Targeting Four Risk Factors May Help Reduce Premature Deaths From CVD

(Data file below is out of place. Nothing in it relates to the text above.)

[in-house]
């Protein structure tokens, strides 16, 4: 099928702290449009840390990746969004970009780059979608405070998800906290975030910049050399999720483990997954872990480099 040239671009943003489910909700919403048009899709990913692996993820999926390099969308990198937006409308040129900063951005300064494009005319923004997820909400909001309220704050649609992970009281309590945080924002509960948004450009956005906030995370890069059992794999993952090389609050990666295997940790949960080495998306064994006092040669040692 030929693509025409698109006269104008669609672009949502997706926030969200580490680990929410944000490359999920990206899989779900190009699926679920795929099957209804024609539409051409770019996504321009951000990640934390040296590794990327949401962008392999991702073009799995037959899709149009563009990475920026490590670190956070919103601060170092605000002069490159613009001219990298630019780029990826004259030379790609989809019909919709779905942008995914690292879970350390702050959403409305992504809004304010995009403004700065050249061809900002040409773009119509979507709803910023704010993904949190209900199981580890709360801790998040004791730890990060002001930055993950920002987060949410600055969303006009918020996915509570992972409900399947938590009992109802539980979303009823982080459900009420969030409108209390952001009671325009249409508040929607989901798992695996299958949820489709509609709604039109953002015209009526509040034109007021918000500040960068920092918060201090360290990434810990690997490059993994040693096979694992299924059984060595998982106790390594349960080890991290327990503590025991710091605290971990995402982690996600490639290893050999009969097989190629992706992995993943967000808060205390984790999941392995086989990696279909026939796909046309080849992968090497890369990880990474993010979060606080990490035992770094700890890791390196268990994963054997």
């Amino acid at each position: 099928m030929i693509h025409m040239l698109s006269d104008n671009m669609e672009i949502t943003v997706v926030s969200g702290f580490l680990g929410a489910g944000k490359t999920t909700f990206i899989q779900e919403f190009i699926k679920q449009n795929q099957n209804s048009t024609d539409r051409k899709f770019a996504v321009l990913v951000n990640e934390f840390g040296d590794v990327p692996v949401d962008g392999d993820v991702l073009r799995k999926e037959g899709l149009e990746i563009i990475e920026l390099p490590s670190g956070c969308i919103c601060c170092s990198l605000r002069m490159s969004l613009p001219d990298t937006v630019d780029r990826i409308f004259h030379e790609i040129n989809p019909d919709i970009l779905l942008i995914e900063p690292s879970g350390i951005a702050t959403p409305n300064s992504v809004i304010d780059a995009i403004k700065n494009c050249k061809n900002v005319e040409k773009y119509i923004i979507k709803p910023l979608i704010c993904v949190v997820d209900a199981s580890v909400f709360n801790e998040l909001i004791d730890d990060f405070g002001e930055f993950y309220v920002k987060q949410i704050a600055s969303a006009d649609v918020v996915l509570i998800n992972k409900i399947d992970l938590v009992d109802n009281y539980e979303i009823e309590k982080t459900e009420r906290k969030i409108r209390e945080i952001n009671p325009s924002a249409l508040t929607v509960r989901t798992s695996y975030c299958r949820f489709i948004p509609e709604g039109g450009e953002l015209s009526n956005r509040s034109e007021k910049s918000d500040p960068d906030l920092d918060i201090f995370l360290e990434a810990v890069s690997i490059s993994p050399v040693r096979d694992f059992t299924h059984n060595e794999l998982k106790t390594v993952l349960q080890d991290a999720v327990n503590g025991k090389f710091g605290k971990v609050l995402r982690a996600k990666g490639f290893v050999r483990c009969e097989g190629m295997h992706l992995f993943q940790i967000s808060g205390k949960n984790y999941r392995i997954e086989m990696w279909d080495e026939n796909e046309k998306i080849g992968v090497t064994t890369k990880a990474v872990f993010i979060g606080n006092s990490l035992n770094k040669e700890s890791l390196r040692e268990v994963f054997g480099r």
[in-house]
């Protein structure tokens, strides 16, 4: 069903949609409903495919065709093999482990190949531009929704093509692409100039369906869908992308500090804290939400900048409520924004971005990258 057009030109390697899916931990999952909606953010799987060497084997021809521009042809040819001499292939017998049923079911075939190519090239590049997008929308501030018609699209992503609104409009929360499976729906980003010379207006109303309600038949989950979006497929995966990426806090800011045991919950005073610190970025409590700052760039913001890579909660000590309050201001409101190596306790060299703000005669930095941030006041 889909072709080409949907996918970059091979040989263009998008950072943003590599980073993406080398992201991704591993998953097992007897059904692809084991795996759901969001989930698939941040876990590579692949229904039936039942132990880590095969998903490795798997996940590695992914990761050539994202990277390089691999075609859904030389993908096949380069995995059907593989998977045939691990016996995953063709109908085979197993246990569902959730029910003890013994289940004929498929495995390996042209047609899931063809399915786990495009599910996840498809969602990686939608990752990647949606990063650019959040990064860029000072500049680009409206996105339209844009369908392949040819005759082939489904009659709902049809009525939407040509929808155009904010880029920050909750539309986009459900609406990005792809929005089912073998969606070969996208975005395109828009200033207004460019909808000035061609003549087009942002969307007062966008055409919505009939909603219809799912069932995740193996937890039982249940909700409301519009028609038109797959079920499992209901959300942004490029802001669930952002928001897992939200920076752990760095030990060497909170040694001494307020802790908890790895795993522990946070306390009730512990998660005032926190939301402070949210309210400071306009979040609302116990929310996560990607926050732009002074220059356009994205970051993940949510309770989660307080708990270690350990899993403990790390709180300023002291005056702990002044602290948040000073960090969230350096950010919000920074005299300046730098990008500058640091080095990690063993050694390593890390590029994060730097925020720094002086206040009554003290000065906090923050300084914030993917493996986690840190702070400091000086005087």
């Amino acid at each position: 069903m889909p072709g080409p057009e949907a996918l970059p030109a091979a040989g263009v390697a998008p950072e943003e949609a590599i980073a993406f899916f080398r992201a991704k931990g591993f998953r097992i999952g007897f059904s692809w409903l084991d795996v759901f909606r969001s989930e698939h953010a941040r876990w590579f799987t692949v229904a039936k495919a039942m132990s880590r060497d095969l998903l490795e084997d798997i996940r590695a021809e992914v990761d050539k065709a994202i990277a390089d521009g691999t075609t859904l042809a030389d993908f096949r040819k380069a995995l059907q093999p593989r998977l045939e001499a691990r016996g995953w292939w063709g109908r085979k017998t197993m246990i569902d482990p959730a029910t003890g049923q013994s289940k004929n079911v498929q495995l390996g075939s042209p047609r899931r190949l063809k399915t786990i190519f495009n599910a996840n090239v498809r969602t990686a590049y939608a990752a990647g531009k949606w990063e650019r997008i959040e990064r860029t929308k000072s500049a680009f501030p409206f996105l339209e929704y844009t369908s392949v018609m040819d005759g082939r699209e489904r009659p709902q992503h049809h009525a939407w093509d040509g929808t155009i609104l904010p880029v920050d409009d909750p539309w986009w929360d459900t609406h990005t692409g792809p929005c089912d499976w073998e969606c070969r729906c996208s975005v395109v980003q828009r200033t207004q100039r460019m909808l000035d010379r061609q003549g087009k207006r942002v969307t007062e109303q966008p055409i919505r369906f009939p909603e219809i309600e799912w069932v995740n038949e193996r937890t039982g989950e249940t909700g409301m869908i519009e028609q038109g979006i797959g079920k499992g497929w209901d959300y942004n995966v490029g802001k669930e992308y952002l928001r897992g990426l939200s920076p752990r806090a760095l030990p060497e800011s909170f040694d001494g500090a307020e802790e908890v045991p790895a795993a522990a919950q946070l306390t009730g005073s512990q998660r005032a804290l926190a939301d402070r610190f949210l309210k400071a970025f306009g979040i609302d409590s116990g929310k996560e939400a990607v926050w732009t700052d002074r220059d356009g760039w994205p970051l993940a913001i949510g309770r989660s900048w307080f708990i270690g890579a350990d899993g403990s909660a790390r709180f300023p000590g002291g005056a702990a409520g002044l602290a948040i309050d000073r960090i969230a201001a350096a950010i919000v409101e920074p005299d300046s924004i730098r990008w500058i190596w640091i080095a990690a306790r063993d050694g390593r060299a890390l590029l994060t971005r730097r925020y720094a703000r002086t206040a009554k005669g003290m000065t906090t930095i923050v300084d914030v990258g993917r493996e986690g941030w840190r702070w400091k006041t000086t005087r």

Aggressive strategies are needed to achieve targets set by the World Health Organization (WHO) to reduce the risk of premature non-communicable disease death by 25 percent by 2025. Notably, focusing on four main risk factors – high blood pressure, smoking, obesity and diabetes mellitus – may help meet this goal, according to a study published May 9 in Circulation. The authors of the study – comprised of members of the Global Cardiovascular Disease Taskforce – looked at data from the 2013 Global Burden of Disease (GBD) Study, which creates estimates of death and disability over time by sex and age for all countries. Using the GBD data, they estimated that in 2025, assuming that trends in the selected risk factors continue, 5,009,492 premature deaths from cardiovascular disease among men and 2,769,945 among women will occur. “Our study highlights the tremendous opportunities we have in reducing premature cardiovascular mortality worldwide,” says William A. Zoghbi, MD, MACC, a co-author of the study, past president of the ACC and co-chair of the Global Task Force on Cardiovascular Disease. “While risk factors are overall similar globally, the particular needs, opportunities and impact on outcome vary depending on which region of the world you live in.” Read more on ACC.org.